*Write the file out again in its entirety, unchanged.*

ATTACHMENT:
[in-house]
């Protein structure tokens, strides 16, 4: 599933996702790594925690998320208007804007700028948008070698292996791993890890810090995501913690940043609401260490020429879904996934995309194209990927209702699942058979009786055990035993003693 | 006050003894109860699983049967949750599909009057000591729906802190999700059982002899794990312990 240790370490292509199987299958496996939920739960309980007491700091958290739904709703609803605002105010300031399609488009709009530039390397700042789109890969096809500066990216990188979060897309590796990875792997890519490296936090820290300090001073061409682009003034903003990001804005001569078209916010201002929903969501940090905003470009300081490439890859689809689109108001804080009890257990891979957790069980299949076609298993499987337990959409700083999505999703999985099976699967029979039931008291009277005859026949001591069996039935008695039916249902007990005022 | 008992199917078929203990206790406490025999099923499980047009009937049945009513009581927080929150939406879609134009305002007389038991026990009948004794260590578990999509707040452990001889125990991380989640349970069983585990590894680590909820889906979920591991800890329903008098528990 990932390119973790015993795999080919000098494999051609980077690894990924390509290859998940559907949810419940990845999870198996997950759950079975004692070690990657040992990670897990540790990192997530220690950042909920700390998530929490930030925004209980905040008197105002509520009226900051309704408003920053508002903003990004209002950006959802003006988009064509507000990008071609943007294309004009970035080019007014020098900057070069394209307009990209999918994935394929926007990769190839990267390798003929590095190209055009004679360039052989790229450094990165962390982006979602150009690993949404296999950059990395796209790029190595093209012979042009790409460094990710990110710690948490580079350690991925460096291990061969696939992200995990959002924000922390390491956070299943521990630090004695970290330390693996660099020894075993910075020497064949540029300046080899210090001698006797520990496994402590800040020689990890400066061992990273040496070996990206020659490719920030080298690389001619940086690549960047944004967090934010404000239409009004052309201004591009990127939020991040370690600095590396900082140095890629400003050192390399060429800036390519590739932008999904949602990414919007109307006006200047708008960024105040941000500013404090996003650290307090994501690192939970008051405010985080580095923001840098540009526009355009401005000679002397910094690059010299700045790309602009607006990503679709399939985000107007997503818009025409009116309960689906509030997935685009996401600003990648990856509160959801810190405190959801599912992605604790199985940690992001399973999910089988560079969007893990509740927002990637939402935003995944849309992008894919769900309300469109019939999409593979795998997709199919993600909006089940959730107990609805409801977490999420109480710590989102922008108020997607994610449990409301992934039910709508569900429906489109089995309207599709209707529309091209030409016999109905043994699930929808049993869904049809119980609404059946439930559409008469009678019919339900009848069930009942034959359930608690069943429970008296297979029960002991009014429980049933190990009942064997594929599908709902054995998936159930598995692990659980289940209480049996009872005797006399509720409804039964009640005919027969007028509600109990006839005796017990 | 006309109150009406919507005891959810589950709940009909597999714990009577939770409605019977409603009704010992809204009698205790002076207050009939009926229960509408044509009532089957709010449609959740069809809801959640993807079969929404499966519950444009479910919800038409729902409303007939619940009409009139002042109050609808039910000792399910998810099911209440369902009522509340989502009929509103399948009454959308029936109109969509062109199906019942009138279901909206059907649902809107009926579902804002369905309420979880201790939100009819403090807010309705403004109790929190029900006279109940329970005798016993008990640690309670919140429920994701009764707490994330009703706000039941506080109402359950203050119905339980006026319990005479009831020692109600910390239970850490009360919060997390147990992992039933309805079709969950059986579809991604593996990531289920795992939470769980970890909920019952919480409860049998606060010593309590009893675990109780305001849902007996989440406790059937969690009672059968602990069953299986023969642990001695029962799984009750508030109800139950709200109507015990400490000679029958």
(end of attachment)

[in-house]
């Protein structure tokens, strides 16, 4: 599933996702790594925690998320208007804007700028948008070698292996791993890890810090995501913690940043609401260490020429879904996934995309194209990927209702699942058979009786055990035993003693 | 006050003894109860699983049967949750599909009057000591729906802190999700059982002899794990312990 240790370490292509199987299958496996939920739960309980007491700091958290739904709703609803605002105010300031399609488009709009530039390397700042789109890969096809500066990216990188979060897309590796990875792997890519490296936090820290300090001073061409682009003034903003990001804005001569078209916010201002929903969501940090905003470009300081490439890859689809689109108001804080009890257990891979957790069980299949076609298993499987337990959409700083999505999703999985099976699967029979039931008291009277005859026949001591069996039935008695039916249902007990005022 | 008992199917078929203990206790406490025999099923499980047009009937049945009513009581927080929150939406879609134009305002007389038991026990009948004794260590578990999509707040452990001889125990991380989640349970069983585990590894680590909820889906979920591991800890329903008098528990 990932390119973790015993795999080919000098494999051609980077690894990924390509290859998940559907949810419940990845999870198996997950759950079975004692070690990657040992990670897990540790990192997530220690950042909920700390998530929490930030925004209980905040008197105002509520009226900051309704408003920053508002903003990004209002950006959802003006988009064509507000990008071609943007294309004009970035080019007014020098900057070069394209307009990209999918994935394929926007990769190839990267390798003929590095190209055009004679360039052989790229450094990165962390982006979602150009690993949404296999950059990395796209790029190595093209012979042009790409460094990710990110710690948490580079350690991925460096291990061969696939992200995990959002924000922390390491956070299943521990630090004695970290330390693996660099020894075993910075020497064949540029300046080899210090001698006797520990496994402590800040020689990890400066061992990273040496070996990206020659490719920030080298690389001619940086690549960047944004967090934010404000239409009004052309201004591009990127939020991040370690600095590396900082140095890629400003050192390399060429800036390519590739932008999904949602990414919007109307006006200047708008960024105040941000500013404090996003650290307090994501690192939970008051405010985080580095923001840098540009526009355009401005000679002397910094690059010299700045790309602009607006990503679709399939985000107007997503818009025409009116309960689906509030997935685009996401600003990648990856509160959801810190405190959801599912992605604790199985940690992001399973999910089988560079969007893990509740927002990637939402935003995944849309992008894919769900309300469109019939999409593979795998997709199919993600909006089940959730107990609805409801977490999420109480710590989102922008108020997607994610449990409301992934039910709508569900429906489109089995309207599709209707529309091209030409016999109905043994699930929808049993869904049809119980609404059946439930559409008469009678019919339900009848069930009942034959359930608690069943429970008296297979029960002991009014429980049933190990009942064997594929599908709902054995998936159930598995692990659980289940209480049996009872005797006399509720409804039964009640005919027969007028509600109990006839005796017990 | 006309109150009406919507005891959810589950709940009909597999714990009577939770409605019977409603009704010992809204009698205790002076207050009939009926229960509408044509009532089957709010449609959740069809809801959640993807079969929404499966519950444009479910919800038409729902409303007939619940009409009139002042109050609808039910000792399910998810099911209440369902009522509340989502009929509103399948009454959308029936109109969509062109199906019942009138279901909206059907649902809107009926579902804002369905309420979880201790939100009819403090807010309705403004109790929190029900006279109940329970005798016993008990640690309670919140429920994701009764707490994330009703706000039941506080109402359950203050119905339980006026319990005479009831020692109600910390239970850490009360919060997390147990992992039933309805079709969950059986579809991604593996990531289920795992939470769980970890909920019952919480409860049998606060010593309590009893675990109780305001849902007996989440406790059937969690009672059968602990069953299986023969642990001695029962799984009750508030109800139950709200109507015990400490000679029958």